With "Lord of the Rings: The Two Towers," it's clear that director Peter Jackson has tilted the balance decisively against the hobbits and in favor of the traditional action heroes of the Tolkien trilogy. The star is now clearly Aragorn (Viggo Mortensen).
December 18th 2002
The cast do well not to be swamped by the spectacle. Mortensen again excels as the square-jawed hero, while Rhys-Davies' dwarf provides welcome comic relief.
12 December 2002
In addition to Jackson's stellar direction, praise for each and every actor in this film is handsomely due. Viggo Mortensen as Aragorn carries himself with the perfect air of strength, compassion, and quiet nobility that you expect from someone who you would be willing to follow into battle.
22 December 2002
Towers belongs to Mortensen, an actor of considerable range who makes Aragorn's moral and romantic dilemmas seems amazingly plausible and immediate.
Louise B. Hobson
December 18th, 2002
The cast, as in Fellowship, is smartly assembled and compellingly creates a universe the audience can believe in. Mortensen as much mobilizes this cast of thousands externally as he does within the narrative, and plays the true-hearted hero with enough gravity to make Aragon believable without slipping into parody Prince Valiant clichés.
18 December 2002
This film focuses on Aragorn's character considerably more than anyone else, but that's not a bad thing: Viggo Mortensen is a terrific actor and the progression of this character is the most engaging part of this picture.
Viggo Mortensen brings the magnetism of an anti-hero to Aragorn, the wandering outcast king.
San Francisco Chronicle
Friday, August 9, 2002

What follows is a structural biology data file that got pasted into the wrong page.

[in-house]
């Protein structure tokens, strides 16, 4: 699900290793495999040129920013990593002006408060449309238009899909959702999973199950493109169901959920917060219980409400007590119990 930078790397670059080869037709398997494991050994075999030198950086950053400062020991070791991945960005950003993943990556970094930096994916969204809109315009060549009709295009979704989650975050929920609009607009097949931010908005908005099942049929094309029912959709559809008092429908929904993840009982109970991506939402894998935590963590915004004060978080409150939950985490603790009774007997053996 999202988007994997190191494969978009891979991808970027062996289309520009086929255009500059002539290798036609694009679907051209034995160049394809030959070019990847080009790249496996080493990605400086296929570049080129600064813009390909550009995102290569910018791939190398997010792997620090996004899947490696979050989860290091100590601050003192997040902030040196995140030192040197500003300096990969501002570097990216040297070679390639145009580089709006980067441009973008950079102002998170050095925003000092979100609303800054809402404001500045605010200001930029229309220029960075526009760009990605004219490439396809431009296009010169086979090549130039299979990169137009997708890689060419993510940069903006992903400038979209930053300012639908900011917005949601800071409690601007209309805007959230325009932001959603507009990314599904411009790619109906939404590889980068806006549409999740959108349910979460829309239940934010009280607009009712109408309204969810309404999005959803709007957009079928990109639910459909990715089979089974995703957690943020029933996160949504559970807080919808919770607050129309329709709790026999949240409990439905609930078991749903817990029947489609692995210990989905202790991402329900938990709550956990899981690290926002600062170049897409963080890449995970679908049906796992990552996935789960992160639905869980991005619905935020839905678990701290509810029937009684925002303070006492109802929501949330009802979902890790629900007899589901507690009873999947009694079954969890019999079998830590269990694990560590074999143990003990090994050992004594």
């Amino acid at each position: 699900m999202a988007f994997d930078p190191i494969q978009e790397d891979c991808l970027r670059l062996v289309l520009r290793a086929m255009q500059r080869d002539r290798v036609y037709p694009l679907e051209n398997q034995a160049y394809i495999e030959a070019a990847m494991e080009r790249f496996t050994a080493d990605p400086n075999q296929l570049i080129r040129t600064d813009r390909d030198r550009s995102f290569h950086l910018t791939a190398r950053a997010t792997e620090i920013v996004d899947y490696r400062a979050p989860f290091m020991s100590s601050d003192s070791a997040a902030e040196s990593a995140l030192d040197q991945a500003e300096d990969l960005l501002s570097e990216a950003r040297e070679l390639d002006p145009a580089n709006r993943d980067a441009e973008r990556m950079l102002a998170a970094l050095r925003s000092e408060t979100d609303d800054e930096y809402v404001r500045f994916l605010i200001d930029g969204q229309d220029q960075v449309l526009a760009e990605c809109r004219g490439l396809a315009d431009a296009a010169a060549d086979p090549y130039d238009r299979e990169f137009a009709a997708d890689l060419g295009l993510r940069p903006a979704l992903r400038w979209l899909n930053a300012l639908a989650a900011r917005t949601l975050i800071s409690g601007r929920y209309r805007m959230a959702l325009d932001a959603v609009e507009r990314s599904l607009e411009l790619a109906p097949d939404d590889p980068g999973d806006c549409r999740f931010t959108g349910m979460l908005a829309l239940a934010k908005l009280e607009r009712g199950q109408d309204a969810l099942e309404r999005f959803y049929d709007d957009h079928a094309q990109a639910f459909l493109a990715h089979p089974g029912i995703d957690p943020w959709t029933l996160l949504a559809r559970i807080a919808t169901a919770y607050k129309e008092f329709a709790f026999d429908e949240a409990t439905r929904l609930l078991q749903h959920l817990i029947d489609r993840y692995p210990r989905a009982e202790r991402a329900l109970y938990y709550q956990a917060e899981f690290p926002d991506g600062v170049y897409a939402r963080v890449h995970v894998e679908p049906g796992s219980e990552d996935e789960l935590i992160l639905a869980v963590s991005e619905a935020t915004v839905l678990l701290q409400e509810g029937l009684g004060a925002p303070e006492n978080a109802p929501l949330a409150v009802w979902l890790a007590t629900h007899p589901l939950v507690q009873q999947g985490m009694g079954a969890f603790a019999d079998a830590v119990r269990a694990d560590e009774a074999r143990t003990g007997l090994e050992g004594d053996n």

Viggo Mortensen gives Aragorn his fullest opportunity to be seen as a three-dimensional hero.
movie-reviews.colossus.net Dec 2002
It's crucial that the film, like the journeys it narrates, is straggly. I spent the duller sections thinking about how flaxen-haired Legolas looks like a Milky Bar hippy as he pings his egg-slicer-strong arrows at the barbarous monsters. I also drifted off looking at Viggo Mortensen: has a more virile, dynamic actor ever appeared on the silver screen?
The Daily Telegraph
December 18, 2002
The quality of the acting is amazingly high, especially if you contrast it with the woodenness we have become resigned to in the Star Wars films. Viggo Mortensen as Aragorn easily dons the mantle of epic hero that used to be worn by Charlton Heston, and he's a lot sexier.
The Daily Mail
December 20, 2002
A few of the characters seem even richer, more profound than Tolkien's own conception. Viggo Mortensen finds an astonishing stillness and poise at the heart of Aragorn (he's a bit of a stiff in the novel). This deep love of peace is what drives him to fight, a paradox which makes him more kinglike than any other character. In brief divergence from the book, he's reunited, in memory or dream, with Arwen (is Liv Tyler's spade-like face actually getting longer with each instalment?). This lovely interlude softens the character, redresses an awkwardness in Tolkien, and breaks up the relentless militarism.
The Independent on Sunday
December 15, 2002
Aragorn has the slinky swagger and dreamy stubble that make him look like a legend created by Tolkien, Sam Shepard and Ralph Lauren. Fortunately Mr. Mortensen also has a touch of modesty as an actor, which allows him to take up space as if he belongs in the center of the frame rather than battling the other performers for it.